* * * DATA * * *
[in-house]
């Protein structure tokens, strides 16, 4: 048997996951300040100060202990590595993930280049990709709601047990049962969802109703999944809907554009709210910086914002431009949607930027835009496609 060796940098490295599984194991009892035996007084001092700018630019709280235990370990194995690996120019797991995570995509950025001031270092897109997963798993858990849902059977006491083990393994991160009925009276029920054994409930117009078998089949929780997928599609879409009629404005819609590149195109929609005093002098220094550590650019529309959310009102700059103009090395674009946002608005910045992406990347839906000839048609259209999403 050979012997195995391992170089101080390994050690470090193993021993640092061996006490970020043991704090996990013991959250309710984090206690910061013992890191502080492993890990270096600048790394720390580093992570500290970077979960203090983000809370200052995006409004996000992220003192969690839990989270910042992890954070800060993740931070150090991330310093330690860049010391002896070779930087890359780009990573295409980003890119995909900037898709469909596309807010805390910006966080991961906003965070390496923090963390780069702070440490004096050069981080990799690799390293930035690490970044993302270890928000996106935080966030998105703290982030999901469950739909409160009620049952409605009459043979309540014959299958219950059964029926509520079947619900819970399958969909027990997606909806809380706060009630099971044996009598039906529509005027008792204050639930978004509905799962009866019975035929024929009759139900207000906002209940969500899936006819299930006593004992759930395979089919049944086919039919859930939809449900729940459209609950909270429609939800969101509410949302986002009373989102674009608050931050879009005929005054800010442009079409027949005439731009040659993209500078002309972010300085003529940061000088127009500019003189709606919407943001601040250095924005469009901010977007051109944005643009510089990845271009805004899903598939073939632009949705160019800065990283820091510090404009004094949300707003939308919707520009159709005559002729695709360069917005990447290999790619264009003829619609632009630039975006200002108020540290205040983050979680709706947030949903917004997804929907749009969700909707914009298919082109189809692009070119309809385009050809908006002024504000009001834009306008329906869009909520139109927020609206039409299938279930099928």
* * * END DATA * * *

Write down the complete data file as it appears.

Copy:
[in-house]
């Protein structure tokens, strides 16, 4: 048997996951300040100060202990590595993930280049990709709601047990049962969802109703999944809907554009709210910086914002431009949607930027835009496609 060796940098490295599984194991009892035996007084001092700018630019709280235990370990194995690996120019797991995570995509950025001031270092897109997963798993858990849902059977006491083990393994991160009925009276029920054994409930117009078998089949929780997928599609879409009629404005819609590149195109929609005093002098220094550590650019529309959310009102700059103009090395674009946002608005910045992406990347839906000839048609259209999403 050979012997195995391992170089101080390994050690470090193993021993640092061996006490970020043991704090996990013991959250309710984090206690910061013992890191502080492993890990270096600048790394720390580093992570500290970077979960203090983000809370200052995006409004996000992220003192969690839990989270910042992890954070800060993740931070150090991330310093330690860049010391002896070779930087890359780009990573295409980003890119995909900037898709469909596309807010805390910006966080991961906003965070390496923090963390780069702070440490004096050069981080990799690799390293930035690490970044993302270890928000996106935080966030998105703290982030999901469950739909409160009620049952409605009459043979309540014959299958219950059964029926509520079947619900819970399958969909027990997606909806809380706060009630099971044996009598039906529509005027008792204050639930978004509905799962009866019975035929024929009759139900207000906002209940969500899936006819299930006593004992759930395979089919049944086919039919859930939809449900729940459209609950909270429609939800969101509410949302986002009373989102674009608050931050879009005929005054800010442009079409027949005439731009040659993209500078002309972010300085003529940061000088127009500019003189709606919407943001601040250095924005469009901010977007051109944005643009510089990845271009805004899903598939073939632009949705160019800065990283820091510090404009004094949300707003939308919707520009159709005559002729695709360069917005990447290999790619264009003829619609632009630039975006200002108020540290205040983050979680709706947030949903917004997804929907749009969700909707914009298919082109189809692009070119309809385009050809908006002024504000009001834009306008329906869009909520139109927020609206039409299938279930099928």